Currently gracing select cinema screens is The Red Turtle, which debuted at the Cannes Film Festival 2016. Co-produced by Studio Ghibli and the Wild Bunch, and directed by Dutch-British animator Michael Dudok de Wit, it will steal your heart without saying a word.
The Red Turtle has no dialogue and while its story initially seems simple, it’s surprisingly complex and emotional. A nameless man washes up on a beautiful deserted island. Several times he builds a raft in the hopes of escaping but it is repeatedly destroyed by a mysterious red turtle. Enraged by the turtle’s interference, the man takes its life only for it to turn into a beautiful woman.
The Red Turtle explores a wide range of themes, from separation to family to rebirth, purely through its imagery. With the exception of a few shouts, the characters do not speak. The film is emotionally compelling and the characters engaging because there is so much they cannot convey to the audience. Where did the man come from? What does the red turtle represent? Are we dreaming? There is a lot that is not explained by the end of the film but that hardly matters because it is so beautifully depicted.
The animation, as you would expect from Studio Ghibli, is fantastic. While The Red Turtle may not be instantly recognised as being from the same studio that brought us Spirited Away or Princess Mononoke, it has many of the hallmarks of a Ghibli film. The movement of the sea creatures is hypnotic and the island carefully crafted and meticulously detailed. Nothing feels rushed or amateurishly done. The people themselves are animated differently from their Studio Ghibli counterparts (I’m tempted to say more rustic), but their distinct lack of dialogue does not mean they are not fully-fleshed characters.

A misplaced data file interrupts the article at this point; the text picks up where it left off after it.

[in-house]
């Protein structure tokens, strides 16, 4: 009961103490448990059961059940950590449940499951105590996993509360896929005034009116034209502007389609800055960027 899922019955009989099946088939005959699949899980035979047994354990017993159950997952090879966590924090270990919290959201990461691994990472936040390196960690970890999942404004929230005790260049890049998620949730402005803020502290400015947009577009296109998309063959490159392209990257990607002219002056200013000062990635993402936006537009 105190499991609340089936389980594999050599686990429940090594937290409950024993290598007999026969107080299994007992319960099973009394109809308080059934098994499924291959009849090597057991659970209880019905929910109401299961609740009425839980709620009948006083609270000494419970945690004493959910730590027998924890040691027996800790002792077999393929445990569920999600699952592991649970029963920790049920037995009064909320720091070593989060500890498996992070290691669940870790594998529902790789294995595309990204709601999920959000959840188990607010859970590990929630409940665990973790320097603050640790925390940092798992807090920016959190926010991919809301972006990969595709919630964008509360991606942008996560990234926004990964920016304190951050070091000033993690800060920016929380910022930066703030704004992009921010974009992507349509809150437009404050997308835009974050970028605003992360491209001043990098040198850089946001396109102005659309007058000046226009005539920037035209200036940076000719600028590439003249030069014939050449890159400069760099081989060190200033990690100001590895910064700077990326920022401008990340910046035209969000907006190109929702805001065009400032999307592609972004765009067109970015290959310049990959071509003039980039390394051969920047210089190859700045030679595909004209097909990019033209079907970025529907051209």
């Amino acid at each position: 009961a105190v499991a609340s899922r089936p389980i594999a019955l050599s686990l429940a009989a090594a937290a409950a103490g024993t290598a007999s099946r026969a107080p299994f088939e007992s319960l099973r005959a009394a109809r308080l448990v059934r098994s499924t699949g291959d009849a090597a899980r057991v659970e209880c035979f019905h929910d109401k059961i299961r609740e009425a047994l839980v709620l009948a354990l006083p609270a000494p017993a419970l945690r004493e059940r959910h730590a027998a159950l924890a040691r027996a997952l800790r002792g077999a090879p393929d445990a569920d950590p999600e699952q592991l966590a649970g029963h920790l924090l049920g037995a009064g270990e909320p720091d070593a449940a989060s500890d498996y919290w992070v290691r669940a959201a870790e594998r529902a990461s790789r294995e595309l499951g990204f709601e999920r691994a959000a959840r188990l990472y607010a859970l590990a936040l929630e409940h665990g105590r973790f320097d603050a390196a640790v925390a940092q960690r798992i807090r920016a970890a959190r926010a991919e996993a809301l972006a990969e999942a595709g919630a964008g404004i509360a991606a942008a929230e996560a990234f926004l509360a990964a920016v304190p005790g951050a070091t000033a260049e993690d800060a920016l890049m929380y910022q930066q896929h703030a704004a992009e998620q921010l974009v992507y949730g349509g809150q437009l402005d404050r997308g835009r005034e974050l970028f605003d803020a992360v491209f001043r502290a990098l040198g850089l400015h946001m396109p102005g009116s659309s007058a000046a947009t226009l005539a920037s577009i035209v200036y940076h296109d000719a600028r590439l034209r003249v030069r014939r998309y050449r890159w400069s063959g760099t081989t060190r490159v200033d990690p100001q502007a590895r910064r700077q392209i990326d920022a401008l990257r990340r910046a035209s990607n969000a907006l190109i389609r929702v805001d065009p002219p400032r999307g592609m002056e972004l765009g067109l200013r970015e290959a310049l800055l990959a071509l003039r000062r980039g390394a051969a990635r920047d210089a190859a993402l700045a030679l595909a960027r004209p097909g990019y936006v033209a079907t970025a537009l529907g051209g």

As you would expect from a silent film, music is vital. It is expertly executed to add to the characters’ terror, despair and joy. The soundtrack, composed by Laurent Perez del Mar, is gorgeous and the music will stay with you after you have finished watching. The soundtrack and the film itself took years to produce. Michael Dubok de Wit was directly approached by Studio Ghibli who asked him to direct a film. That’s quite an honour!
The Red Turtle is an essential watch. It’s unique, emotionally compelling and an excellent addition to Studio Ghibli’s portfolio. Here’s the trailer, not that you should need any more persuasion…